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    I agree with this (bolded part).

    I think that passage in 1 Peter hints at a "second chance", although I wouldn't term it thus.

    I am content to believe that there are things beyond our knowledge but that the Creator of the universe will do right. I think God's justice is more just than ours would be, and His mercy is more merciful than ours would be.
     
    #14 Michael Wrenn, Aug 4, 2012
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  15. Cypress

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    Thanks Michael.
     
  16. Iconoclast

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    Purgatory is not the biblical teaching.That is a denial of the necessity of the cross. Michael...this clearly is an area that you cannot come to grips with,ie,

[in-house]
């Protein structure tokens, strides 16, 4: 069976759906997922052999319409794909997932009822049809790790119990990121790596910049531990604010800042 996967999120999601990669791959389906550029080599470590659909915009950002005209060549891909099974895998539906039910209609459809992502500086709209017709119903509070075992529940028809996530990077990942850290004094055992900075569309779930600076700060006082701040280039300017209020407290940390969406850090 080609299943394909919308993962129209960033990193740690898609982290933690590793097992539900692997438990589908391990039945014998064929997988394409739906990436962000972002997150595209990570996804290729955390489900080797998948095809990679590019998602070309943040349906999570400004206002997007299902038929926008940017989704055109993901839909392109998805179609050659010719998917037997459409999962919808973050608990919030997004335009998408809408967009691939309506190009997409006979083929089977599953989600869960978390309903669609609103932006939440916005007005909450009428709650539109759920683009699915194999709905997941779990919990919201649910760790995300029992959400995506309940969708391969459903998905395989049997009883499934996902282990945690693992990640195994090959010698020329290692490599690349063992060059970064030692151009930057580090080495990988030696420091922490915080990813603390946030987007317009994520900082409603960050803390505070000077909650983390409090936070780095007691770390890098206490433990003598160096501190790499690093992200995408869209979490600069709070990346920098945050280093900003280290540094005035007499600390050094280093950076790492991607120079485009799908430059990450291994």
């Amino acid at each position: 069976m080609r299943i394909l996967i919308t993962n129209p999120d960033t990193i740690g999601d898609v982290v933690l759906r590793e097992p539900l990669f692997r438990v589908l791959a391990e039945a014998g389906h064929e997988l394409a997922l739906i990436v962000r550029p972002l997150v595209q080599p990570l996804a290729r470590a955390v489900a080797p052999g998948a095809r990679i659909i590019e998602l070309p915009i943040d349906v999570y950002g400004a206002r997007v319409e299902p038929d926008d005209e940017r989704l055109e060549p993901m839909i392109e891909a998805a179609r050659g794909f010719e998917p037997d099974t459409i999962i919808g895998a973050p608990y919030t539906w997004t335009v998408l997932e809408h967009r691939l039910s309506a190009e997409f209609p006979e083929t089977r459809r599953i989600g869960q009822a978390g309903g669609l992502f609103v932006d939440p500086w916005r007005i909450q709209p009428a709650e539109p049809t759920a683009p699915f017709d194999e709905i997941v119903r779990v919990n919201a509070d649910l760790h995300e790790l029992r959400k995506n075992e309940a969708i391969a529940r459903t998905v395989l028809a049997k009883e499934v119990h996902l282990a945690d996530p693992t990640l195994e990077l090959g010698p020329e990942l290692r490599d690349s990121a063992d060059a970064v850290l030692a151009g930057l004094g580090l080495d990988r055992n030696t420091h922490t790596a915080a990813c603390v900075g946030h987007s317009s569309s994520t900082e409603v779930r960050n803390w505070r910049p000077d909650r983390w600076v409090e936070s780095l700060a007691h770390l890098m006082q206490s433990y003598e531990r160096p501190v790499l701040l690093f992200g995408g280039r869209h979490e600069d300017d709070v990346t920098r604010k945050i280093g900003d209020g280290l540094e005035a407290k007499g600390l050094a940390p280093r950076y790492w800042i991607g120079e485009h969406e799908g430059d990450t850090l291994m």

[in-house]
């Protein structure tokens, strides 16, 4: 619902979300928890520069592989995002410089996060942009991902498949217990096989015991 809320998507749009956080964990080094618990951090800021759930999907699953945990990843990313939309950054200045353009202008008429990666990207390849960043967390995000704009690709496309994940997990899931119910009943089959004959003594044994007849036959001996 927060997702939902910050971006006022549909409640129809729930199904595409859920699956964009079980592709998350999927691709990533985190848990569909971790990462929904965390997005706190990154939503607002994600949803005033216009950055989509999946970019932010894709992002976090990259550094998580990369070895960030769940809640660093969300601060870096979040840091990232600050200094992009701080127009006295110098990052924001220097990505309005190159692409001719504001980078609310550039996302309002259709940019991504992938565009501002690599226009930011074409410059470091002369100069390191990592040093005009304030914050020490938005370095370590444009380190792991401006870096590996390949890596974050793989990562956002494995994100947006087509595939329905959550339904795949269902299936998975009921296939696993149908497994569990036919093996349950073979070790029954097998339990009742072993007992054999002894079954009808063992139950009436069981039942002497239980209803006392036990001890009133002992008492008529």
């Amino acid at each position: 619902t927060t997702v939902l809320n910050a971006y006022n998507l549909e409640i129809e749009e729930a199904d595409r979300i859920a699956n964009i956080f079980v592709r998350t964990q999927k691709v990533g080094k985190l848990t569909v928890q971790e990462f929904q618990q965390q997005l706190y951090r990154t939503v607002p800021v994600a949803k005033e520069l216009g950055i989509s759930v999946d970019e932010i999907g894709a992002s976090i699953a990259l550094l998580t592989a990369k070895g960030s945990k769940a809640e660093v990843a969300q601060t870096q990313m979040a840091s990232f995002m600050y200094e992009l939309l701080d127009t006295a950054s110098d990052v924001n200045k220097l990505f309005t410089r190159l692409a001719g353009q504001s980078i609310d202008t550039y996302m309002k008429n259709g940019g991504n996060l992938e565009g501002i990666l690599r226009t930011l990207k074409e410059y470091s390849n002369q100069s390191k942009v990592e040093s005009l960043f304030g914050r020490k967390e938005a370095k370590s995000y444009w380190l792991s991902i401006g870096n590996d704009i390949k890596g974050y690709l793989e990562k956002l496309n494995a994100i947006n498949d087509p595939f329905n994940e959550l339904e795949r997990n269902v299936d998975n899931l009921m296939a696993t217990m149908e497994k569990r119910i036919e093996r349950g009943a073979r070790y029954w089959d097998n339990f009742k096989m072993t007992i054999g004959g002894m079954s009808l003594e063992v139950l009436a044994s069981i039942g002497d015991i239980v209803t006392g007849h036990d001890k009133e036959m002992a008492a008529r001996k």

God's holy judgements, in time and eternity.

    11 He that is unjust, let him be unjust still: and he which is filthy, let him be filthy still: and he that is righteous, let him be righteous still: and he that is holy, let him be holy still.

    6 And the angels which kept not their first estate, but left their own habitation, he hath reserved in everlasting chains under darkness unto the judgment of the great day.

    7 Even as Sodom and Gomorrha, and the cities about them in like manner, giving themselves over to fornication, and going after strange flesh, are set forth for an example, suffering the vengeance of eternal fire.


    8 In flaming fire taking vengeance on them that know not God, and that obey not the gospel of our Lord Jesus Christ:

    9 Who shall be punished with everlasting destruction from the presence of the Lord, and from the glory of his power;